1912 Project / Knits / Sewing / The Corset Cover

A Modern Wrap From a 1912 Corset Cover

Modern wrap top from the modified 1912 pattern

Corset cover as following the original Pattern, with minor alterations

 

Original 1912 pattern

 

 

Months ago when I made my wearable muslin for the corset cover I also toyed around with the idea of making the top in a knit fabric. I even made that knit fabric mock up back then. But I didn’t get around to actually making the real top up until the other week.

As you can see from the comparison of the original & altered patterns, I changed a lot of the lines in the pattern while preserving the basic shape. Note that the wax paper pattern I drafted has seam allowances included (sewing lines in blue) & on the original pattern I cut off the seam allowances. I had made arbitrary seam allowances when I cut out my muslin, yet drafted my new pattern directly from that muslin I made months ago. I’m guessing that’s why the armscye on the front pattern piece is so different. Also, it would probably explain why my sleeves don’t hang as perfectly as I’d like. It’s a shame I didn’t compare the patterns before I cut into my fabric.

Original pattern without seam allowances over the modified pattern with seam allowances.

McCall’s 5890, the pattern from which I stole my sleeves.

Speaking of the sleeves, I stole them from a modern knit pattern (McCall’s 5890) since I’ve never drafted my own before. According to my measurements, I should have used a size 14. While the picture on the envelope showed a sleeve with some ease, it didn’t look ginormous. I ended up needing to cut a size 6 to get the tighter look I wanted. And it still has plenty of ease even at the smaller size!

Aside from lengthening both pattern pieces, I widened the shoulders & slightly raised the neckline. The front bodice piece was extended past the center front in a slightly curving swoop not just for looks. On the version I did in woven fabric, my center front was actually a diagonal pointing towards the armscye. Otherwise, I would have had much too much loose fabric at the bust. For this knit top I just moved my center front over, maintaining the diagonal, & shaped it a little.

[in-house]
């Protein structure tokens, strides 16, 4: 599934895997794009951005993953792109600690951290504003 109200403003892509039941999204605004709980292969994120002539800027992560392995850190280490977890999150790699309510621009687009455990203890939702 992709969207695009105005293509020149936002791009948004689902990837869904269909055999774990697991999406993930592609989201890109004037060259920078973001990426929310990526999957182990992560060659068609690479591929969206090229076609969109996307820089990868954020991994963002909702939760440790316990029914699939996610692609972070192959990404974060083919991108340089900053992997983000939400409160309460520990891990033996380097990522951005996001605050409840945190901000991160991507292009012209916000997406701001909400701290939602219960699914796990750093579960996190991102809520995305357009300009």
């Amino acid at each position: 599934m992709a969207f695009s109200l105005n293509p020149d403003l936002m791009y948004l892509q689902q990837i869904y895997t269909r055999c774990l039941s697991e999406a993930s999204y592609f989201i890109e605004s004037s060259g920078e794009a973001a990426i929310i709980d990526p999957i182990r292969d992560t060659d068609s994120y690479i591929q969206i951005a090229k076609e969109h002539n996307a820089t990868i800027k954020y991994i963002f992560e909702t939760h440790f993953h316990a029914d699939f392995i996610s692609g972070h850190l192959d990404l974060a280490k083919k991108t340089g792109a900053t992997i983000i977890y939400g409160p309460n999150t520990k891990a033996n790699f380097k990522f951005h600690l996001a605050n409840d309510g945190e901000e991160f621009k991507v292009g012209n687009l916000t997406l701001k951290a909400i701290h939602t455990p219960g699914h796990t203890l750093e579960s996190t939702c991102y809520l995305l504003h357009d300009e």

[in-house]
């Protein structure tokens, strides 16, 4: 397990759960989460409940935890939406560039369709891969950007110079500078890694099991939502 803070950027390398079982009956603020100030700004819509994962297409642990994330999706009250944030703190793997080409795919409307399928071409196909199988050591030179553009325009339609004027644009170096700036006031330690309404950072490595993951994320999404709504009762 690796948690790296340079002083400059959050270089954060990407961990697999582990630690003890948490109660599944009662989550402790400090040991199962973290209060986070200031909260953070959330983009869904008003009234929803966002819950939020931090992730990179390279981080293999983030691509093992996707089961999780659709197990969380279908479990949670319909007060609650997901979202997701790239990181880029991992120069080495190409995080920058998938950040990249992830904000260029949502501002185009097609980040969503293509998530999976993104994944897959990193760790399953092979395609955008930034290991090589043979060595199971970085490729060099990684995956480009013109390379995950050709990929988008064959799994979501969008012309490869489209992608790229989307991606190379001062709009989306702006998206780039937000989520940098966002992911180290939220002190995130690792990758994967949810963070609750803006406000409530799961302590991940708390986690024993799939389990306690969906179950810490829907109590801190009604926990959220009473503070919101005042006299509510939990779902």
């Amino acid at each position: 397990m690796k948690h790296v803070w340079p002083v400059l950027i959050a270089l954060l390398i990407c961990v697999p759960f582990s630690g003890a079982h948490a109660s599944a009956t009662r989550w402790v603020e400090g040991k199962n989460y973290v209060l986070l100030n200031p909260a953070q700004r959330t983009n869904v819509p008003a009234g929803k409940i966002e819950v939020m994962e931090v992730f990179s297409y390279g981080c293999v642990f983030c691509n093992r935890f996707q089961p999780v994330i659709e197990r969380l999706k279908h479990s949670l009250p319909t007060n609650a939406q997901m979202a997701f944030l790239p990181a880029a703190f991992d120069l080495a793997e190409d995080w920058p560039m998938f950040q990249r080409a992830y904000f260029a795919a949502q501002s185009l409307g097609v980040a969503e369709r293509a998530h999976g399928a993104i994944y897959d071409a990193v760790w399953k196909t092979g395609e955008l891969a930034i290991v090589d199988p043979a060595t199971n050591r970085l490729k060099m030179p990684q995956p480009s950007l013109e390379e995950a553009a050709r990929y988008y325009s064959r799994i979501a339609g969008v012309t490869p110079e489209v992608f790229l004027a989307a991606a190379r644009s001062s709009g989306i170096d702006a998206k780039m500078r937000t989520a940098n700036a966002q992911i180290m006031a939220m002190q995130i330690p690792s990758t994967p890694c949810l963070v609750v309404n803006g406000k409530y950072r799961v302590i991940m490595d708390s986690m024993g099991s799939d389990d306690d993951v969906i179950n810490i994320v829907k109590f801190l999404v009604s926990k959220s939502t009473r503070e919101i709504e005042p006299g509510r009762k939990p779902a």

Click for larger & easier to see image.

As is evident in the picture above, the darts changed a fair amount. I completely got rid of the right one that was on the original pattern. Instead, I added a double pointed (not sure of the technical term) dart where you would normally find a side seam. The other dart I kept the same, except it no longer ended with the end of the fabric. It now ends in the middle of the fabric to form a soft & sort of blown out box pleat. I really like how the folded fabric looks & sort of bumps out on the sides.

Overall I’m pretty happy with my top. The only thing is that it’s not the easiest wrap to put on. Instead of having the strap come out through a side seam which I don’t have, it comes out through the princess-like seam on the back of the bodice. It’s not a big deal, but it means extra reaching around on the sides to thread the strap through the top. The strap I used is actually carpet binding. My dad used to be a carpenter, which surprisingly can involve hand binding a carpet’s edge. The old binding he gave me is like an overly wide, soft, cotton twill tape.

Check out a previous post about this top to read more about my first impressions of the finished top & the moisture-wicking fabric I used.

 

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9 thoughts on “A Modern Wrap From a 1912 Corset Cover

  1. Pingback: 2012, The Year of Making Things « Disparate Disciplines

  2. Pingback: What’s-Her-Name Giveaway Winner and Polka Dot Fabric Extra! « 3 Hours Past the Edge of the World

  3. Pingback: A Modern Wrap Top from the 1912 Corset Cover « vpll1912project

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